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Look I have a friend who is helping me with the dishwasher!
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That was great Baby G! What are we going to do next?

And of course there were presents. Lots of them! All imbued with love and best wishes for the safe arrival of Bebe Gow.

And to make a great day perfect, Melissa found favour with the weather gods at last and not before time. Could anyone forget the 200 mls of rain which fell the day before her 21st birthday party? Even for Byron, that’s a lot of rain and it turned what was meant to be a summer garden party into a slushy mud fest. Or her wedding day, where outside the church, just as all the family and group photographs were to be taken, the wind attacked, swirling our dresses and  ensuring that our hair took on the Hermione Granger look. Imagine my relief when despite dire predictions of rain showers and wind,  the day was perfect: sunny, not too hot, not too cold. Third time lucky, I guess.

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Melissa’s Kitchen High Tea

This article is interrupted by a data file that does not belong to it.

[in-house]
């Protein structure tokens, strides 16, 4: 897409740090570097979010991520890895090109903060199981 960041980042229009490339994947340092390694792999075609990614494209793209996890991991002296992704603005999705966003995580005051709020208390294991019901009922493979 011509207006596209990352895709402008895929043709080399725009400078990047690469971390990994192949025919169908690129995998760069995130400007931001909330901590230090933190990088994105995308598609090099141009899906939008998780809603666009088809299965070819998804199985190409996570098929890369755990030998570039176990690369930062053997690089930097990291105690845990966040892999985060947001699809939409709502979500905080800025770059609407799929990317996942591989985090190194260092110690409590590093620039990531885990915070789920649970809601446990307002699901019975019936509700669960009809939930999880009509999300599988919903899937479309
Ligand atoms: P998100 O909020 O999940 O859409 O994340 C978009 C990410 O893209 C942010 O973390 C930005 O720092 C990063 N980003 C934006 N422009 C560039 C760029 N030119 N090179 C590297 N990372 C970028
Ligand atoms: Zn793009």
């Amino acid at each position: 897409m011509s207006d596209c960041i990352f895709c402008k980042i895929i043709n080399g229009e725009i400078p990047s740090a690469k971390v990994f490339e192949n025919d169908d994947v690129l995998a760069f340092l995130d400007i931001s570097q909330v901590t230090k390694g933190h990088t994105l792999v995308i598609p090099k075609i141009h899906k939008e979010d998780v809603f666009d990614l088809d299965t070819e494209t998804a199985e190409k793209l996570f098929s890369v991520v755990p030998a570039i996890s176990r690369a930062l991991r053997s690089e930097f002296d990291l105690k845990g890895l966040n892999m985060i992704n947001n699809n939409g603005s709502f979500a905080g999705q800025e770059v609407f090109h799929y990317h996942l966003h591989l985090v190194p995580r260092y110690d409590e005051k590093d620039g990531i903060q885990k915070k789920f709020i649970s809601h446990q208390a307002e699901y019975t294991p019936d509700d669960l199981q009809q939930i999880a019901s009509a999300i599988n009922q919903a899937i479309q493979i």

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The scene is set!

 “Something old, something new, something borrowed, something blue  and a silver sixpence in her shoe,” are tokens of good luck that a bride traditionally carries on her wedding day. Something old represents continuity; something new offers optimism for the future; something borrowed symbolises borrowed happiness; something blue stands for love and fidelity; and a sixpence in your shoe is a wish for good fortune and prosperity.

This traditional rhyme captures the hopes, good wishes and above all else, the love that brings friends and family together for a wedding. What it doesn’t capture is the fun involved; both in the preparations and the event itself. To begin the countdown to the wedding and wishing for Lissa to feel a connection with our family’s country traditions, I decided to host a kitchen tea for her. I felt sure, that fueled with champagne, my friends, the bridesmaids and Lissa’s girlfriends would offer her hilarious and sage advice concerning her future wifely duties. I envisioned this event in the back garden and thankfully, the weather gods complied.

party table decorated with herb challenge
Table decorated with hot pink table runner, ferns, pansies and the Herb Challenge ready to go

Unfortunately, I couldn’t serve just champagne for Afternoon Tea. My wonderful girlfriend, Julie offered to help me with the cooking but I couldn’t leave everything to her, much as I wanted to.

The wonderful, thoughtful and hardworking Julie
The wonderful, thoughtful and hardworking Julie